As of now, the options one can use Glowbom to create include a quiz, a survey, an online store, and a website. It seems reasonable to expect that, as support for the app grows, those categories will expand to comprise a larger library.

Glowbom certainly opens a few doors for people looking to take their businesses or ideas from an offline medium into the digital marketplace. As coding becomes less centralized in computer language and more contingent on processes such as this, we can expect to see more products from folks who may have missed the coding boat.

Perhaps more importantly, Glowbom and products like it make coding more accessible to a wider base of disabled users, thus taking a notable step toward evening the playing field for a marginalized demographic. It’s not true equality, but it’s a start.

This story was first published here in October 2020.

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Tech News

4 ways startups prove their investment in upcoming technology trends

(TECH NEWS) Want to see into the future? Just take a look at what technology the tech field is exploring and investing in today — that’s the stuff that will make up the world of tomorrow.



Woman testing VR technology

Big companies scout like for small ones that have proven ideas and prototypes, rather than take the initial risk on themselves. So startups have to stay ahead of technology by their very nature, in order to be stand-out candidates when selling their ideas to investors.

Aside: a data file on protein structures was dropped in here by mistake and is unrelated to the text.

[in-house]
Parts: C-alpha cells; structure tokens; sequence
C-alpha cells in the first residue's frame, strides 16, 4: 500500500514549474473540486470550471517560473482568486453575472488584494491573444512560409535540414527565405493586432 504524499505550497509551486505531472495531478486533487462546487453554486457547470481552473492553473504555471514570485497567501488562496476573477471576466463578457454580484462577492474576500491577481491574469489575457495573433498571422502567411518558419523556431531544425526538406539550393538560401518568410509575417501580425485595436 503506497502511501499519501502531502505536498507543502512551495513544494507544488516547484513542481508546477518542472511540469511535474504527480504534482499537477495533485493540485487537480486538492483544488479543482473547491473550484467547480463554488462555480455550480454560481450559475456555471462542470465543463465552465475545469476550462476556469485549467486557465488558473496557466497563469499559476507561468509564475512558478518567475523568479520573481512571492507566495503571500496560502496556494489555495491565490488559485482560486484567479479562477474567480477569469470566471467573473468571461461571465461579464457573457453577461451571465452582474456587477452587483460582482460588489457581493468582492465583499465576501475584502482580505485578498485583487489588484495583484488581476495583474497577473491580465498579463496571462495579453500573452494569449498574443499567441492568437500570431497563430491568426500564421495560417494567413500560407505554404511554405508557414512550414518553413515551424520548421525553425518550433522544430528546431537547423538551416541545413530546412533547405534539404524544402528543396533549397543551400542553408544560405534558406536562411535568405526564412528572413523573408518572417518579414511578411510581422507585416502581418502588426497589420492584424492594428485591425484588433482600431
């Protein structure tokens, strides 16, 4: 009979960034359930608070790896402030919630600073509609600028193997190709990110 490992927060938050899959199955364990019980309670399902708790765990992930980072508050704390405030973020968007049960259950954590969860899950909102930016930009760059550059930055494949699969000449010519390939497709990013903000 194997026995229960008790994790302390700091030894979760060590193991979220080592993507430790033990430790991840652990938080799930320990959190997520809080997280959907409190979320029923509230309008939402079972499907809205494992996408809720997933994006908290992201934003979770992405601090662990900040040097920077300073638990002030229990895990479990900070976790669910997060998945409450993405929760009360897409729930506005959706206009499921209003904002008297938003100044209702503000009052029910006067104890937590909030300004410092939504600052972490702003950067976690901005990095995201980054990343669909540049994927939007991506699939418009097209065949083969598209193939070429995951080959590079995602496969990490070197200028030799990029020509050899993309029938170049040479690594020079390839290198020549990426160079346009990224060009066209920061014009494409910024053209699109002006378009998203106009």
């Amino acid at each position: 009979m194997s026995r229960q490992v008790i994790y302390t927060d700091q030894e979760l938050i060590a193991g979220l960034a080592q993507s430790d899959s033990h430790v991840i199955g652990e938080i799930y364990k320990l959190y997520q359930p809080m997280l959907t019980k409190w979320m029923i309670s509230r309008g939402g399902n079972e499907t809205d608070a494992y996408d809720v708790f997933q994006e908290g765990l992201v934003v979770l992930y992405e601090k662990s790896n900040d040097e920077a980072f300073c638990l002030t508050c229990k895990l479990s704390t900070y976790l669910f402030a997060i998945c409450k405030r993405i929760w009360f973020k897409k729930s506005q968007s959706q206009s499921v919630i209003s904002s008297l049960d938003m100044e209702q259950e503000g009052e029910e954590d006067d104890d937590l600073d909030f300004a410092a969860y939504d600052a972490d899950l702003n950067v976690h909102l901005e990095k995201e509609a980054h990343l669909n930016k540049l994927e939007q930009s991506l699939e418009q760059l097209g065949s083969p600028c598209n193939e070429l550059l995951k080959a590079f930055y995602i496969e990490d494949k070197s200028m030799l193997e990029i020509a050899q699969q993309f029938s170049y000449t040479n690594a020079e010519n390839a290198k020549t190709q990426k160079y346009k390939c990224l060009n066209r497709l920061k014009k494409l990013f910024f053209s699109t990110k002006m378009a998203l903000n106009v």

Innovation Leader, in partnership with KPMG LLP, recently conducted a study that sheds light onto the bleeding edge of tech: The technologies that the biggest companies are most interested in building right now.

The study asked its respondents to group 16 technologies into four categorical buckets, which Innovation Leader CEO Scott Kirsner refers to as “commitment level.”

The highest commitment level, “in-market or accelerating investment,” basically means that technology is already mainstream. For optimum tech-clairvoyance, keep your eyes on the technologies which land in the middle of the ranking.

“Investing or piloting” represents the second-highest commitment level – that means they have offerings that are approaching market-readiness.

The standout in this category is Advanced Analytics. That’s a pretty vague title, but it generally refers to the automated interpretation and prediction on data sets, and has overlap with Machine learning.

Wearables, on the other hand, are self explanatory. From smart watches to location trackers for children, these devices often pick up on input from the body, such heart rate.

The “Internet of Things” is finding new and improved ways to embed sensor and network capabilities into objects within the home, the workplace, and the world at large. (Hopefully that doesn’t mean anyone’s out there trying to reinvent Juicero, though.)

Collaboration tools and cloud computing also land on this list. That’s no shock, given the continuous pandemic.

The next tier is “learning and exploring”— that represents lower commitment, but a high level of curiosity. These technologies will take a longer time to become common, but only because they have an abundance of unexplored potential.

Blockchain was the highest ranked under this category. Not surprising, considering it’s the OG of making people go “wait, what?”

Augmented & virtual reality has been hyped up particularly hard recently and is in high demand (again, due to the pandemic forcing us to seek new ways to interact without human contact.)

And notably, AI & machine learning appears on rankings for both second and third commitment levels, indicating it’s possibly in transition between these categories.

The lowest level is “not exploring or investing,” which represents little to no interest.

Quantum computing is the standout selection for this category of technology. But there’s reason to believe that it, too, is just waiting for the right breakthroughs to happen.